1. Arai T, Kotake A, Lokman PM, Mille MJ, Tsukamoto K (2004) Evidence of different habitat use by New Zealand freshwater eels Anguilla australis and A. dieffenbachii, as revealed by otolith microchemistry. Mar Ecol Prog Ser 266:213–225. doi: 10.3354/meps266213 CrossRefGoogle Scholar
  2. Buckel JA, Sharack BL, Zdanowicz VS (2004) Effect of diet on otolith composition in Pomatomus saltatrix, an estuarine piscivore. J Fish Biol 64:1469–1484. doi: 10.1111/j.0022-1112.2004.00393.x CrossRefGoogle Scholar
  3. Campana SE (1999) Chemistry and composition of fish otoliths: pathways, mechanisms and applications. Mar Ecol Prog Ser 188:263–297. doi: 10.3354/meps188263 CrossRefGoogle Scholar
  4. Daverat F, Tomas J, Lahaye M, Palmer M, Elie P (2005) Tracking continental habitat shifts of eels using otolith Sr/Ca ratios: validation and application to the coastal, estuarine and riverine eels of the Gironde–Garonne–Dordogne watershed. Mar Freshw Res 56:619–627. doi: 10.1071/MF04175 CrossRefGoogle Scholar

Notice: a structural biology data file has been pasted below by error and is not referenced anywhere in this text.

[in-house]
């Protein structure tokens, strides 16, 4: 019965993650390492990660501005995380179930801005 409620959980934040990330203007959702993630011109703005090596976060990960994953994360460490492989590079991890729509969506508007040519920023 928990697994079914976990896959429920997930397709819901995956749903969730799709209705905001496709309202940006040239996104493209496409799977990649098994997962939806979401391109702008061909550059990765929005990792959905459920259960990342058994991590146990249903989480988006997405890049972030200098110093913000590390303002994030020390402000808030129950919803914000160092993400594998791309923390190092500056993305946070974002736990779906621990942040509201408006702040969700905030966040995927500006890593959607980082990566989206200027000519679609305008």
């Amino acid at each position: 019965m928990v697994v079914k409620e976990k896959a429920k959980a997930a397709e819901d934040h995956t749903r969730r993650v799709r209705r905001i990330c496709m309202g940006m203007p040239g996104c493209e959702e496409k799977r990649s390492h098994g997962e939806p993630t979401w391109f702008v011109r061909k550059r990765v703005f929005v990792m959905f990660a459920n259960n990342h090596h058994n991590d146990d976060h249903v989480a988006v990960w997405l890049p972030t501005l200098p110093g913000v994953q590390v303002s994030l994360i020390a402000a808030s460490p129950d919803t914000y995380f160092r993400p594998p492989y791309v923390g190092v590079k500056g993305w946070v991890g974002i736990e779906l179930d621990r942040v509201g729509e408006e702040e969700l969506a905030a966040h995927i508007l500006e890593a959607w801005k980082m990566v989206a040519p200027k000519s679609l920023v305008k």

5. Elfman M, Limburg KE, Kristianssona P, Malmqvista K, Pallona J (1999) Application of micro-PIXE to fish life history analyses: trace element analysis of otoliths. Nucl Instrum Methods Phys Res B 150(1–4):272–286. doi: 10.1016/S0168-583X(98)01006-4 CrossRefGoogle Scholar
  6. Farrell J, Campana SE (1996) Regulation of calcium and strontium deposition on the otoliths of juvenile tilapia, Oreochromis niloticus. Comp Biochem Physiol 115A(2):103–109. doi: 10.1016/0300-9629(96)00015-1 CrossRefGoogle Scholar
  7. Fietzke J, Liebetrau V, Günther D, Gürs K, Hametner K, Zumholz K, Hansteen TH, Eisenhauer A (2008) An alternative data acquisition and evaluation strategy for improved isotope ratio precision using LA-MC-ICP-MS applied for stable and radiogenic strontium isotopes in carbonates. J Anal At Spectrom 23:955–961. doi: 10.1039/b717706b CrossRefGoogle Scholar
  8. Gallahar NK, Kingsford MJ (1996) Factors influencing Sr/Ca ratios in otoliths of Girella elevata: an experimental investigation. J Fish Biol 48:174–186Google Scholar
  9. Hamer PA, Jenkins GP (2007) Comparison of spatial variation in otolith chemistry of two fish species and relationships with water chemistry and otolith growth. J Fish Biol 71(4):1035–1055. doi: 10.1111/j.1095-8649.2007.01570.x CrossRefGoogle Scholar